From American Roentgen Ray Society
MR imaging and new contrast agent effective in diagnosing testicular cancer spread MR imaging plus a new contrast agent (ferumoxtran-10, Combidex) is dramatically better than current techniques in determining if testicular cancer has spread, a new study indicates. The contrast agent is awaiting Food and Drug Administration approval.
Sixteen patients with proven testicular cancer had an MR examination without the new contrast media and a separate MR examination 24 hours after the contrast media had been injected to determine if their disease had spread into their lymph nodes, says Mukesh Harisinghani, MD, a radiologist at Massachusetts General Hospital in Boston. The images were reviewed by two radiologists who indicated whether they believed the lymph nodes were benign or malignant. “The signal intensity of the lymph nodes, that is how bright the lymph nodes looked on the MR image, changed from light (before the contrast media was given) to dark (after the contrast media) for benign disease,” says Dr. Harisinghani. The signal intensity was relatively unchanged for malignant lymph nodes, he says.
The radiologist’s diagnosis was compared to the results of biopsy of the lymph nodes, and the MR images were 92 percent accurate in identifying malignant disease, says Dr. Harisinghani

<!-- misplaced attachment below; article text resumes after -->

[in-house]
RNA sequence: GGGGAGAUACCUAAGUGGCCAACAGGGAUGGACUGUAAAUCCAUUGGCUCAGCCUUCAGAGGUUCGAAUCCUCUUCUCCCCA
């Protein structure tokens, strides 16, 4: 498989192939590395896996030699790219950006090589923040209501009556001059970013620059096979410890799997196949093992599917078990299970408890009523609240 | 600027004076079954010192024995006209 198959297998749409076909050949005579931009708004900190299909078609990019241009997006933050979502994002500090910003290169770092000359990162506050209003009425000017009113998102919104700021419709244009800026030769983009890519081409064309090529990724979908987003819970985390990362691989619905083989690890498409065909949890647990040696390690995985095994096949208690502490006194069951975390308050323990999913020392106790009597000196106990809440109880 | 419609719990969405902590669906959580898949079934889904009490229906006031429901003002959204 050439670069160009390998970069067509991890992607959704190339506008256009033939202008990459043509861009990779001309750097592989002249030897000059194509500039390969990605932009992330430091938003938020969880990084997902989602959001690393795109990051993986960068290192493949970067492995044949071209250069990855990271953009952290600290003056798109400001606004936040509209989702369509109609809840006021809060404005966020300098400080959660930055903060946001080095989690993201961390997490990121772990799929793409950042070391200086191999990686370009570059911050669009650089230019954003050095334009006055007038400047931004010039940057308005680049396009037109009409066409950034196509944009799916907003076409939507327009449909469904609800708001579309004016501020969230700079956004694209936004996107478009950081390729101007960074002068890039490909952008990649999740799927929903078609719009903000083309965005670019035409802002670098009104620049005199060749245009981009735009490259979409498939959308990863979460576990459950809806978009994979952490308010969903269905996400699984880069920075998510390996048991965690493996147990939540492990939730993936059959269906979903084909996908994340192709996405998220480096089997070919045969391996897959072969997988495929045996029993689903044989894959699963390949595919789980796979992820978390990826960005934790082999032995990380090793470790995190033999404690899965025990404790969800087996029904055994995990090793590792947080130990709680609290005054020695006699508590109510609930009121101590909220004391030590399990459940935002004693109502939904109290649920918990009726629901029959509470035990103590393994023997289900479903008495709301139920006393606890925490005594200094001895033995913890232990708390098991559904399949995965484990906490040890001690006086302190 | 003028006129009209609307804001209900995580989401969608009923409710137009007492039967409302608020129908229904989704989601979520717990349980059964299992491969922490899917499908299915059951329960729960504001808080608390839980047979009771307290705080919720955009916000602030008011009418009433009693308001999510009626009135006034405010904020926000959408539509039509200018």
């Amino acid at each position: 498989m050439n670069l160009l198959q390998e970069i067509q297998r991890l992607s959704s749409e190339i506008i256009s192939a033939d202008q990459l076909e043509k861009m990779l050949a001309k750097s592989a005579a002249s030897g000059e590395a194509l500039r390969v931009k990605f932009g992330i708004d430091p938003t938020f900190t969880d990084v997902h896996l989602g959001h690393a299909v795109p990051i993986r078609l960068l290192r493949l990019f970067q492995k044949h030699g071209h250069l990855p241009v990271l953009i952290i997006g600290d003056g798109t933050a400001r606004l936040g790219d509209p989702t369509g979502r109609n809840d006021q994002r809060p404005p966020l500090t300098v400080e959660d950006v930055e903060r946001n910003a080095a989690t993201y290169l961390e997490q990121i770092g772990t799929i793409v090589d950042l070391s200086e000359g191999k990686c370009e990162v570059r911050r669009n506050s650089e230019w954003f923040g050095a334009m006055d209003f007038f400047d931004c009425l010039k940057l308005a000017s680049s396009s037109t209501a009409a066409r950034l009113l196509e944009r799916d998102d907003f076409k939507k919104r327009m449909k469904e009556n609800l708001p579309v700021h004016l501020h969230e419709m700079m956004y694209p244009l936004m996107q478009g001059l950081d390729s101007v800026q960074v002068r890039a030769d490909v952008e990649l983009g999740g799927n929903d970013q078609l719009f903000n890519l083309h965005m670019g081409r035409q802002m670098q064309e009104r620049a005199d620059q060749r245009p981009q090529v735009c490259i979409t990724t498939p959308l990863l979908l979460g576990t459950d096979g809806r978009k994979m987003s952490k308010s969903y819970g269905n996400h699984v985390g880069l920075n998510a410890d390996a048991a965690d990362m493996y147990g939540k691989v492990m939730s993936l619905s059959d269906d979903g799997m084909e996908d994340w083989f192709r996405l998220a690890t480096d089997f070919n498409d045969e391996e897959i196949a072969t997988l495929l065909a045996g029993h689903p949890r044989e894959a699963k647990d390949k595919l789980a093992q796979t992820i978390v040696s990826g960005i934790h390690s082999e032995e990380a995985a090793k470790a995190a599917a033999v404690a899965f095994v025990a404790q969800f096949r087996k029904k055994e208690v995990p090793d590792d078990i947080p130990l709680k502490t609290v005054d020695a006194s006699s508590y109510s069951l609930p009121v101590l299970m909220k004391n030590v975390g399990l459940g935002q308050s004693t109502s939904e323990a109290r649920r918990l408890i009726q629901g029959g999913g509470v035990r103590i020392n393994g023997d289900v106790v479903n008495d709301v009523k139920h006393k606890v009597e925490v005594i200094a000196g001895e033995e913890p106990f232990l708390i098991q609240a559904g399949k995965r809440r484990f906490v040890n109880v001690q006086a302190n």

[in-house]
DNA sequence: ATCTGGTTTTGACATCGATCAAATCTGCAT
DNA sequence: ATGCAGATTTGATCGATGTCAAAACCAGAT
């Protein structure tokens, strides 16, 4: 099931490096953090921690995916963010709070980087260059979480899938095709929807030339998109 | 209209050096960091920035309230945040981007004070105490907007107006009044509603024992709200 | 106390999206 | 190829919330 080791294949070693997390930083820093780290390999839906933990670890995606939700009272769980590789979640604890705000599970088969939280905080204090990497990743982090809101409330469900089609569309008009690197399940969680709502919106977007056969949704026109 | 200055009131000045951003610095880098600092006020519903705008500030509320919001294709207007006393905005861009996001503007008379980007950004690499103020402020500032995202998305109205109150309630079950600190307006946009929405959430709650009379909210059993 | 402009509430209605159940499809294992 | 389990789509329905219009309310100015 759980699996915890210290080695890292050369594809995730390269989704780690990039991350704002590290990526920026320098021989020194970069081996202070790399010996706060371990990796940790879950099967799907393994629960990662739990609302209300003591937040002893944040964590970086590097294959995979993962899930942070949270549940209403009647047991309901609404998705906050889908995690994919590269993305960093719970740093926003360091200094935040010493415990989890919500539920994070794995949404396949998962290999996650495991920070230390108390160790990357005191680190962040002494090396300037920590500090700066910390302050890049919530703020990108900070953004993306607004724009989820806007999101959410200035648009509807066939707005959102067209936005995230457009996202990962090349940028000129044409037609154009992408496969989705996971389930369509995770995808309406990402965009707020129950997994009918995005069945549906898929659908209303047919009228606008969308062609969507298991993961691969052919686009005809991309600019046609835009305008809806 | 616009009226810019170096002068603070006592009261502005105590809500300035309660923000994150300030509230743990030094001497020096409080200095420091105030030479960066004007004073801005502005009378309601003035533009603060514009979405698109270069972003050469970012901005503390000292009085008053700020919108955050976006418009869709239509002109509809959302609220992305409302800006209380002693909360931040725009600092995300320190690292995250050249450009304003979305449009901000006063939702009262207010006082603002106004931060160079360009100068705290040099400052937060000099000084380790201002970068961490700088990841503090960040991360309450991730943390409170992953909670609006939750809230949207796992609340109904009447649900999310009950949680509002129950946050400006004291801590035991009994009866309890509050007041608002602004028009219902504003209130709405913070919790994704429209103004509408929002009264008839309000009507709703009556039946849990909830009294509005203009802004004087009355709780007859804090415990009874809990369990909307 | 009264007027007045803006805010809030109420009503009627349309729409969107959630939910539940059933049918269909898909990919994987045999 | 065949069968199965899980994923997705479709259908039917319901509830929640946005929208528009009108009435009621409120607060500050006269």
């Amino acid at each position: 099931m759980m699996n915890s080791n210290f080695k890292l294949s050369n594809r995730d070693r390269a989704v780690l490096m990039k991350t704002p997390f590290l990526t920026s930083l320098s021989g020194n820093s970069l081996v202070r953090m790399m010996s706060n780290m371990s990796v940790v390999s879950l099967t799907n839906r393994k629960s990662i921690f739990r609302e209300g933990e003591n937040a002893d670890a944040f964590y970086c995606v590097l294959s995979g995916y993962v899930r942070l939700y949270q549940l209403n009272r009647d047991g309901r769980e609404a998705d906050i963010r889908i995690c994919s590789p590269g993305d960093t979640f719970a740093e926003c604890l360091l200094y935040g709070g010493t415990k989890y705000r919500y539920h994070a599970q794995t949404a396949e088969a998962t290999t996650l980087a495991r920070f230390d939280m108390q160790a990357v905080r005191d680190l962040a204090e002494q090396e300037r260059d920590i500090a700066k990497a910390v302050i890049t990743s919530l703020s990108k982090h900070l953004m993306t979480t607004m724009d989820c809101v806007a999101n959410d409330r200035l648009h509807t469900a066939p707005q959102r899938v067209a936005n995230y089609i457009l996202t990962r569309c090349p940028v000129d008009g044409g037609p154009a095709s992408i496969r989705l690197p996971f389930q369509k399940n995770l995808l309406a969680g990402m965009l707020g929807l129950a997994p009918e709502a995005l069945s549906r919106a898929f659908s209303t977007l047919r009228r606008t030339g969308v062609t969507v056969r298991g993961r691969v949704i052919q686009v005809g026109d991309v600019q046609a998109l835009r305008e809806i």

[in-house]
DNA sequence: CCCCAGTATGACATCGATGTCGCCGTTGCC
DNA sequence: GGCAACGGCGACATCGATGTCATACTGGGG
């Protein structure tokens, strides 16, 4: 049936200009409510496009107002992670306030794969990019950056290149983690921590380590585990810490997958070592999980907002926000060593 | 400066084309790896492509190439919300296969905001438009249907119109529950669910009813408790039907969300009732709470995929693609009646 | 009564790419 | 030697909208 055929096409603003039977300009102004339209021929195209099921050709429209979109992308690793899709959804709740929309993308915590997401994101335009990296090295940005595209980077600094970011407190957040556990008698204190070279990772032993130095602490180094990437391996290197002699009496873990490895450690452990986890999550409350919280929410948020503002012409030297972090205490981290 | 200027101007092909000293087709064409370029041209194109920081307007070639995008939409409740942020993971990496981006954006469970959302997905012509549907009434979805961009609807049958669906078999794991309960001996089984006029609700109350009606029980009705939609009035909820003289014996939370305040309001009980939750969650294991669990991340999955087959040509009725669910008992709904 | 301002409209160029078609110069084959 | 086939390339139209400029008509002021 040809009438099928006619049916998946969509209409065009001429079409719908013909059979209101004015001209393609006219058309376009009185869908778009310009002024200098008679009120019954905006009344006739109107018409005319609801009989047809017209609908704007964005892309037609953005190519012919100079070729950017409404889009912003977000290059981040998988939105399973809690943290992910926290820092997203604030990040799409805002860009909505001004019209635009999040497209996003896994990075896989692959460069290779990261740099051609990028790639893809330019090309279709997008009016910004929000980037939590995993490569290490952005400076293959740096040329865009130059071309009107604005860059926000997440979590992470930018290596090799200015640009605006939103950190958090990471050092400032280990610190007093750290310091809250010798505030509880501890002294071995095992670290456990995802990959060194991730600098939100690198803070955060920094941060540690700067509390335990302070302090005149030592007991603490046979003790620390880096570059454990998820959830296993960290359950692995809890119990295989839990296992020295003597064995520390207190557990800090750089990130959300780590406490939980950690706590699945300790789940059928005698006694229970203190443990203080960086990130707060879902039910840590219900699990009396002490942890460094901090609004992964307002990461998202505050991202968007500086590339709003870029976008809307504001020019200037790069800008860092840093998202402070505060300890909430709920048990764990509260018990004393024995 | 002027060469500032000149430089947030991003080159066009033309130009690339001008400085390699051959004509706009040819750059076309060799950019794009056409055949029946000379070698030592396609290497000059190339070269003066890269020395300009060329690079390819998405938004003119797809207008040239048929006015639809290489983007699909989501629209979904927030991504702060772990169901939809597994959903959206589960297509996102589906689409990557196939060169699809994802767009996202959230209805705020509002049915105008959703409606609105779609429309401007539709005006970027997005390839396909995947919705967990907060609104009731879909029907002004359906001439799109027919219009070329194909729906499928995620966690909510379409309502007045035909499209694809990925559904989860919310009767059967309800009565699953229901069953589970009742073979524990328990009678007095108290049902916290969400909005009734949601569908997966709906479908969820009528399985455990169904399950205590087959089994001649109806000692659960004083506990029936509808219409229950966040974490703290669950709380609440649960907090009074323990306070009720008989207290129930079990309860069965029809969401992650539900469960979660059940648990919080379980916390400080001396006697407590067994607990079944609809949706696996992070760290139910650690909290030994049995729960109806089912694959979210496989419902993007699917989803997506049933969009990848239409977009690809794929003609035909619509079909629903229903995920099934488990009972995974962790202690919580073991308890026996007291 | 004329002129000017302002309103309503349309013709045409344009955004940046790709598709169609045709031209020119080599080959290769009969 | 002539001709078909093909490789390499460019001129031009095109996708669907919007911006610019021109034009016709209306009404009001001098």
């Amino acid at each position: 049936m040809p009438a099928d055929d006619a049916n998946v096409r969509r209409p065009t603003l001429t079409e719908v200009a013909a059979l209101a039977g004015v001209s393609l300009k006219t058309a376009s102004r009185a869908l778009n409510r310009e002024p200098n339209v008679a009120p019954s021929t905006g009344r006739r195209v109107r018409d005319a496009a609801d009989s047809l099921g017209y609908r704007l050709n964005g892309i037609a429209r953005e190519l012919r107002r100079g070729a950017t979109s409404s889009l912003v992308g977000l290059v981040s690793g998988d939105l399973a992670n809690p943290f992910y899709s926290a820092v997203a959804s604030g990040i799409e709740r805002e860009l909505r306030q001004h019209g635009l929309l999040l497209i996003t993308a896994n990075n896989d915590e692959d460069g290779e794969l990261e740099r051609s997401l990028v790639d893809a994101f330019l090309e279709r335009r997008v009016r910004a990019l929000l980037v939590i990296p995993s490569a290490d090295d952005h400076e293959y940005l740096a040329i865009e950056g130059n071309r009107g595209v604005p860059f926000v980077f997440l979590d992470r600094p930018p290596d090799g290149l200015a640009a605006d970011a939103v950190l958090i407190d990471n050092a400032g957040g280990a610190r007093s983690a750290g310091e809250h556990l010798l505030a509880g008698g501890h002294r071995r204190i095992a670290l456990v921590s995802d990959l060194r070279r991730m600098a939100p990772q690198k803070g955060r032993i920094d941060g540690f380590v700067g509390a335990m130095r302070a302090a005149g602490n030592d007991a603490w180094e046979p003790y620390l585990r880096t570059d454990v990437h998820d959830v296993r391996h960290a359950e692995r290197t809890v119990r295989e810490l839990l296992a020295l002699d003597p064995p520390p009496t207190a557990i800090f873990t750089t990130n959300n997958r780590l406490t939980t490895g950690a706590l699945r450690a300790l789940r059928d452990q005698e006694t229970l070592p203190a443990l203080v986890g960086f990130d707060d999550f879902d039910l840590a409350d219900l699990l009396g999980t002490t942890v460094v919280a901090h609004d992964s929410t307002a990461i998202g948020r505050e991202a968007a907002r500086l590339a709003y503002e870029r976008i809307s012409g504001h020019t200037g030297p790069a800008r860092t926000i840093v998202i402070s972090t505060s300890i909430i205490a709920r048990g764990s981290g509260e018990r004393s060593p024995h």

“This new method of diagnosing metastases in testicular cancer patients is substantially better than using CT to image the lymph nodes and measure their size. While larger lymph nodes are suspicious, lymph nodes that haven’t grown in size can also be hiding malignant disease,” he says.
When this contrast agent is approved by the Food and Drug Administration it will change the way we evaluate these patients, adds Dr. Harisinghani.
Dr. Harisinghani will present the study May 5 during the American Roentgen Ray Society Annual Meeting in San Diego.
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